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Open AccessArticle

Application of GETFLOWS Coupled with Chemical Reactions to Arsenic Removal through Ferrihydrite Coprecipitation in an Artificial Wetland of a Japanese Closed Mine

1
Graduate School of Creative Science and Engineering, Waseda University, 3-4-1 Okubo, Shinjuku-ku, Tokyo 169-8555, Japan
2
Geosphere Environmental Technology Corporation, 2-1 Kanda-Awaji-cho, Chiyoda-ku, Tokyo 101-0063, Japan
3
Ningyo-toge Environmental Engineering Center, Japan Atomic Energy Agency, 1550 Kamisaibara, Kagamino-cho, Tomata-gun, Okayama 708-0698, Japan
4
Faculty of Science and Engineering, Waseda University, 3-4-1 Okubo, Shinjuku-ku, Tokyo 169-8555, Japan
*
Author to whom correspondence should be addressed.
Minerals 2020, 10(5), 475; https://doi.org/10.3390/min10050475
Received: 5 April 2020 / Revised: 20 May 2020 / Accepted: 20 May 2020 / Published: 23 May 2020
(This article belongs to the Special Issue Pollutants in Acid Mine Drainage)
Passive systems that utilize a natural power such as a pond, plant, or microorganisms, is expected to be a cost-effective method for acid mine drainage (AMD) treatment. The Ningyo-toge mine, a non-operational uranium mine located in Okayama Prefecture, Japan, generates AMD containing arsenic and iron. To quantitatively study arsenic and iron ion removal in an artificial wetland and pond, chemical reactions were modeled and incorporated into the GETFLOWS (general-purpose terrestrial fluid-flow simulator) software. The chemical reaction models consisted of arsenite and ferrous oxidation equations and arsenic adsorption on ferrihydrite. The X-ray diffraction analysis of sediment samples showed ferrihydrite patterns. These results were consistent with the model for arsenite/ferrous oxidation and arsenic adsorption on ferrihydrite. Geofluid simulation was conducted to simulate mass transfer with the utilized topographic model, inlet flow rate, precipitation, and evaporation. The measured arsenic and iron ions concentrations in solution samples from the wetland and pond, fitted well with the model. This indicated that the main removal mechanism was the oxidation of arsenite/ferrous ions and that arsenic was removed by adsorption rather than dilution. View Full-Text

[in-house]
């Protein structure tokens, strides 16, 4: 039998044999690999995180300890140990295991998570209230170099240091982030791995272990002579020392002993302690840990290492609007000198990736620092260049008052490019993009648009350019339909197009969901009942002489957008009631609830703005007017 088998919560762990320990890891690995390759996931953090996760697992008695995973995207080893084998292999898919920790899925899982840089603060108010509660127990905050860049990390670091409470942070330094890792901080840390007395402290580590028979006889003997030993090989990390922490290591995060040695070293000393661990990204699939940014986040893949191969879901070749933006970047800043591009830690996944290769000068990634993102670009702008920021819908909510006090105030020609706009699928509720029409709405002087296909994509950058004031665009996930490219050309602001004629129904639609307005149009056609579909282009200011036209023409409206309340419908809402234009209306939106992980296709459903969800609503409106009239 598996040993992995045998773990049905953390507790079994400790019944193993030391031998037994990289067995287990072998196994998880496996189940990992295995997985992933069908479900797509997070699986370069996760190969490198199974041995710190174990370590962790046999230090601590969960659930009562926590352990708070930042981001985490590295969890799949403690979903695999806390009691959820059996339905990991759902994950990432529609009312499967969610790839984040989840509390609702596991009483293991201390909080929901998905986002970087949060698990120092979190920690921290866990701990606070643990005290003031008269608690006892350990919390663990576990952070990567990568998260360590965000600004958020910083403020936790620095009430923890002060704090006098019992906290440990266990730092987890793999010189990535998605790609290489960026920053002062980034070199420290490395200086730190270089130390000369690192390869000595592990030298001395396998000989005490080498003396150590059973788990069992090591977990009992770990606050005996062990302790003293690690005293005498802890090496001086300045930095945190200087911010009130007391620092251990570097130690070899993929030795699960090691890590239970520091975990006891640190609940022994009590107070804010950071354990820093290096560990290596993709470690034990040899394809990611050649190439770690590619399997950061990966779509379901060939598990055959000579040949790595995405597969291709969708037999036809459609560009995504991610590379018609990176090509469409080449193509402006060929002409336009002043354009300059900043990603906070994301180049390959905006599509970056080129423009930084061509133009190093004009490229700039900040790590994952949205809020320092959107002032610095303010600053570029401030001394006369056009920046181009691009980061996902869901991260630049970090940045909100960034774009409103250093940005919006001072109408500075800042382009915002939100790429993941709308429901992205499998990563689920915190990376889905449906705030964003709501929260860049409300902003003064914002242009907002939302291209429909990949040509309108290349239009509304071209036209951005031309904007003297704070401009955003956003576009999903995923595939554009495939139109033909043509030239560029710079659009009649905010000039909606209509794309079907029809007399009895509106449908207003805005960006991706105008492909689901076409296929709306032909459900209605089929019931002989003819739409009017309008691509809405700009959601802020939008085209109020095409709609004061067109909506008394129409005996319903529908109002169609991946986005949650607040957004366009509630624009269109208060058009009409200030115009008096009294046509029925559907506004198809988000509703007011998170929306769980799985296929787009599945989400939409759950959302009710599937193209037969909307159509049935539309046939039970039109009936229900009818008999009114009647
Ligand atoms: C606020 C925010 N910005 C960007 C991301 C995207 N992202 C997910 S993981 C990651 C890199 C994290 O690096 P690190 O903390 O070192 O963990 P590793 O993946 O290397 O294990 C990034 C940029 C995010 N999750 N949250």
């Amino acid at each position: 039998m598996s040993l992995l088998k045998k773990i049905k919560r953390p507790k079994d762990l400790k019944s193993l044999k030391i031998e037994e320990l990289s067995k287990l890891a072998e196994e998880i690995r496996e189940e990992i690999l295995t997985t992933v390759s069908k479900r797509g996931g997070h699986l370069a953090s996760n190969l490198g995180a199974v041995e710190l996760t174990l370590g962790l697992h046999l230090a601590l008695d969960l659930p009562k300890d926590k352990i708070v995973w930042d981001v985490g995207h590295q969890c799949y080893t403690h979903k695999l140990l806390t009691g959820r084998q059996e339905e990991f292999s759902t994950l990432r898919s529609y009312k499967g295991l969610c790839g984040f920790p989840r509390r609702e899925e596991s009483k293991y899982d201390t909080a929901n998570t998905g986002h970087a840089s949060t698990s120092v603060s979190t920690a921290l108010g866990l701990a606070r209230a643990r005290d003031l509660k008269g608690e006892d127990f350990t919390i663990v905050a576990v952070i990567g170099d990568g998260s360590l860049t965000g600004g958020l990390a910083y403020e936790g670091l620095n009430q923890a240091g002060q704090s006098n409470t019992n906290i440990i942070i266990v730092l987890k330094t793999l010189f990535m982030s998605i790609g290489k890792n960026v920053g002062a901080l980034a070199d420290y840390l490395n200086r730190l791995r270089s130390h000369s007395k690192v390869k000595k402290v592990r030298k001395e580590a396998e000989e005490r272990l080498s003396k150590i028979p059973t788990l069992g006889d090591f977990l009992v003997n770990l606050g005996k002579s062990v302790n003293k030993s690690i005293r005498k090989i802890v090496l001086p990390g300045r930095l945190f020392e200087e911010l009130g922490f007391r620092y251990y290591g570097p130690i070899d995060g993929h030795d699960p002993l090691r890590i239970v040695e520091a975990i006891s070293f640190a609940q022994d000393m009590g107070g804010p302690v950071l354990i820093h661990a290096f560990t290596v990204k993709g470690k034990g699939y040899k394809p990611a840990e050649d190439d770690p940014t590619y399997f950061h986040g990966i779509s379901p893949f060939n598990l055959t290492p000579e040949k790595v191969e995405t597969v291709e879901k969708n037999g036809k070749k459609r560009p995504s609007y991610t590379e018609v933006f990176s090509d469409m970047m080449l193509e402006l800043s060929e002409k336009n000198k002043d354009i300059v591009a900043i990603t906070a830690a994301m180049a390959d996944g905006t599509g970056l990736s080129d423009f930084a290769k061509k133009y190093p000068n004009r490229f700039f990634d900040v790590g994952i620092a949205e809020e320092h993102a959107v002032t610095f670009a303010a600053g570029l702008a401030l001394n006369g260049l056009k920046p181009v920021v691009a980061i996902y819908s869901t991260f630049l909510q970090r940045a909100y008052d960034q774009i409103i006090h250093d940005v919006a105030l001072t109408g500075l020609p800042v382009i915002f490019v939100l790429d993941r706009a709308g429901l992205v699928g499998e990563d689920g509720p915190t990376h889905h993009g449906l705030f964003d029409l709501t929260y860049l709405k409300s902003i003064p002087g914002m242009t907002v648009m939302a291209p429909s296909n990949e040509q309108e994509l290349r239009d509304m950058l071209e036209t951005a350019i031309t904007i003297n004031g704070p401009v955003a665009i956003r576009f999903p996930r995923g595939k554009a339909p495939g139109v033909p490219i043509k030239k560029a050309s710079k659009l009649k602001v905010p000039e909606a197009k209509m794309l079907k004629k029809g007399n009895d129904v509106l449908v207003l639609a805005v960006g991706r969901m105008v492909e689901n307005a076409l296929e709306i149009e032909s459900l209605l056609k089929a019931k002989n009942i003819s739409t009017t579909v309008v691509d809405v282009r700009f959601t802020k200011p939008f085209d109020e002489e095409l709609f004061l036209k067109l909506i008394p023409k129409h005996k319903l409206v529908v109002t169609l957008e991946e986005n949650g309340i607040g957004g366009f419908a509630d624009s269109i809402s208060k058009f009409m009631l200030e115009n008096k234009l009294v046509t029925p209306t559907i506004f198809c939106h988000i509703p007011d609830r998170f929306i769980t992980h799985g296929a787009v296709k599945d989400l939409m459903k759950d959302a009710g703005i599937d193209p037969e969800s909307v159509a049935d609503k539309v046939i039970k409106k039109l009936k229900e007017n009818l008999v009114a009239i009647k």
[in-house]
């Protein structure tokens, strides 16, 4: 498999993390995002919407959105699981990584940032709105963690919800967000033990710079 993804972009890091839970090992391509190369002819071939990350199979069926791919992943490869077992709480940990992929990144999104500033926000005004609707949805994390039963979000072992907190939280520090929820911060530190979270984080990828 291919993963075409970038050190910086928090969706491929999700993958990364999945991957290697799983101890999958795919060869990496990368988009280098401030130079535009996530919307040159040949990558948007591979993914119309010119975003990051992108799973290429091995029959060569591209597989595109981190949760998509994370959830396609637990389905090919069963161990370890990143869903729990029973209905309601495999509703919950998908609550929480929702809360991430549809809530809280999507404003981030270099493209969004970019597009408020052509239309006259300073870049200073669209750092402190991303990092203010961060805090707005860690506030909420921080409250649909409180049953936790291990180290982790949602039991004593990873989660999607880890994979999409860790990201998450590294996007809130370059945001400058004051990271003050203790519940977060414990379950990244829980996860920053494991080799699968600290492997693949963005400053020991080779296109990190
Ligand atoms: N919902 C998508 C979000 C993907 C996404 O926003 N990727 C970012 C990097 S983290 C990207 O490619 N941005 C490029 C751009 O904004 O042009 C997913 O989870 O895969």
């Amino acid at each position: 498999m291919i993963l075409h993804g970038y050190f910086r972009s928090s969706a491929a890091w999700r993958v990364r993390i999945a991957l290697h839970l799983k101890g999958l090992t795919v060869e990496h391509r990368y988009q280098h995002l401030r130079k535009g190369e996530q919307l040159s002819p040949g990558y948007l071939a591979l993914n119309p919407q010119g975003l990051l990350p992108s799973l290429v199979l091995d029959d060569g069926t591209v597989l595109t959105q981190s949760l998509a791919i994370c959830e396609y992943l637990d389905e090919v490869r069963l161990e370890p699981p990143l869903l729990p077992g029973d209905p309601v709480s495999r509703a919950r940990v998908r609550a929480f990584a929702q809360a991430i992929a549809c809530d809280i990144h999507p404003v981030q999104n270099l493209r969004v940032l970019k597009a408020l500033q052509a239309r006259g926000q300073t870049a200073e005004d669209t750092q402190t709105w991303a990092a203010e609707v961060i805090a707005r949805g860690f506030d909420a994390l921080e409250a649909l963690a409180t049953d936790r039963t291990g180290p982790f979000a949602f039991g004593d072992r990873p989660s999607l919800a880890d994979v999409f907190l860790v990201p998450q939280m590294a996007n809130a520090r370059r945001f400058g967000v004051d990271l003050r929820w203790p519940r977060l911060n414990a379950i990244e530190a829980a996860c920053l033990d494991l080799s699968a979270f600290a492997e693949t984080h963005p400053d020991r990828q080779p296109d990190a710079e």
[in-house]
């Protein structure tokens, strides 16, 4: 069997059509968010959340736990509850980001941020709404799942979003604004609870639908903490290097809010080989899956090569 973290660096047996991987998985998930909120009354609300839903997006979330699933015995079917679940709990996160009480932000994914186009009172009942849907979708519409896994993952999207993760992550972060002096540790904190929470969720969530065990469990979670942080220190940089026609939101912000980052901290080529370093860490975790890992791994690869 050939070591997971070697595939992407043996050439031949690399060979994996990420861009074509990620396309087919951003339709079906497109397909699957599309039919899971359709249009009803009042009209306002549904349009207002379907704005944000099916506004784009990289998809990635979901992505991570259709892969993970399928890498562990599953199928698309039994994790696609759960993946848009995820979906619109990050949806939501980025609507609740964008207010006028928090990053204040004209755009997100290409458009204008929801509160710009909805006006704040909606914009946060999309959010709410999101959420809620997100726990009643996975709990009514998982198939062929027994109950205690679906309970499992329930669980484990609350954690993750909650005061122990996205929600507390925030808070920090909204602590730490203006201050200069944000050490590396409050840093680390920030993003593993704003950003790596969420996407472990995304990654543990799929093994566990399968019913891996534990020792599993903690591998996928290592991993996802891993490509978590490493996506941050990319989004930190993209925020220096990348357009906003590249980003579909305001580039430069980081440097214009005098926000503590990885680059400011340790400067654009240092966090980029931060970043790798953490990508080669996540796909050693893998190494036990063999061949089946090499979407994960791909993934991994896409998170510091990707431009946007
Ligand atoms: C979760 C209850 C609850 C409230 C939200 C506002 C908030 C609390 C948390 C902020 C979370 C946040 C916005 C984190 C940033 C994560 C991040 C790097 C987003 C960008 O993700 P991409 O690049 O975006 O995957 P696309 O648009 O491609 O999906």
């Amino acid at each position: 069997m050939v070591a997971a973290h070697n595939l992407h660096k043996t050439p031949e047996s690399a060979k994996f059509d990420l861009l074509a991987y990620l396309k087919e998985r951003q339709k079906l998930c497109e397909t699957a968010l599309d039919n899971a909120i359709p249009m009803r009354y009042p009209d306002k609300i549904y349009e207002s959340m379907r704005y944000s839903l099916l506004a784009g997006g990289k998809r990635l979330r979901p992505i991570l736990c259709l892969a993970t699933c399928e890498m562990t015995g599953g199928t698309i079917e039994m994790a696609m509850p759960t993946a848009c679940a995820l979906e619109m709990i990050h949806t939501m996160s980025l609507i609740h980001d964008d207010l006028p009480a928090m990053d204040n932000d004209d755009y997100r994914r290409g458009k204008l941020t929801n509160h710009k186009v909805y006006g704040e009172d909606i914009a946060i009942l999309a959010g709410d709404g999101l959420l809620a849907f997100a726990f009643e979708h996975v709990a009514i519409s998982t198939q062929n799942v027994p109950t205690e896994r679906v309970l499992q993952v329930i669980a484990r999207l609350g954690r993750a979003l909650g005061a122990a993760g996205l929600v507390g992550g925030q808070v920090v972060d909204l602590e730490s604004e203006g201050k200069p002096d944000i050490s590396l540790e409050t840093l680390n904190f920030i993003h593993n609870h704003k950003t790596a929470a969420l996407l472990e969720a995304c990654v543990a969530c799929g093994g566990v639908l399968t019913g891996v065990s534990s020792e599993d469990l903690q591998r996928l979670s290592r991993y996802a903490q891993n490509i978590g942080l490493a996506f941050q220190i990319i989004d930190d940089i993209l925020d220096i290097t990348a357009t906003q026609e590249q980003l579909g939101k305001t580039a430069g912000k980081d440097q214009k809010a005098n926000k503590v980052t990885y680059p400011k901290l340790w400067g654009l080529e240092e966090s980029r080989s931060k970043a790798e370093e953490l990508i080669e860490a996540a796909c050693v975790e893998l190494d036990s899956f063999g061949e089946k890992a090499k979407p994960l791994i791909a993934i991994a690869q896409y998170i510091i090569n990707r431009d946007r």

Keywords: GETFLOWS; acid mine drainage; the three-dimensional topographic model; quantitative modeling; surface complexation GETFLOWS; acid mine drainage; the three-dimensional topographic model; quantitative modeling; surface complexation
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Kato, T.; Kawasaki, Y.; Kadokura, M.; Suzuki, K.; Tawara, Y.; Ohara, Y.; Tokoro, C. Application of GETFLOWS Coupled with Chemical Reactions to Arsenic Removal through Ferrihydrite Coprecipitation in an Artificial Wetland of a Japanese Closed Mine. Minerals 2020, 10, 475.

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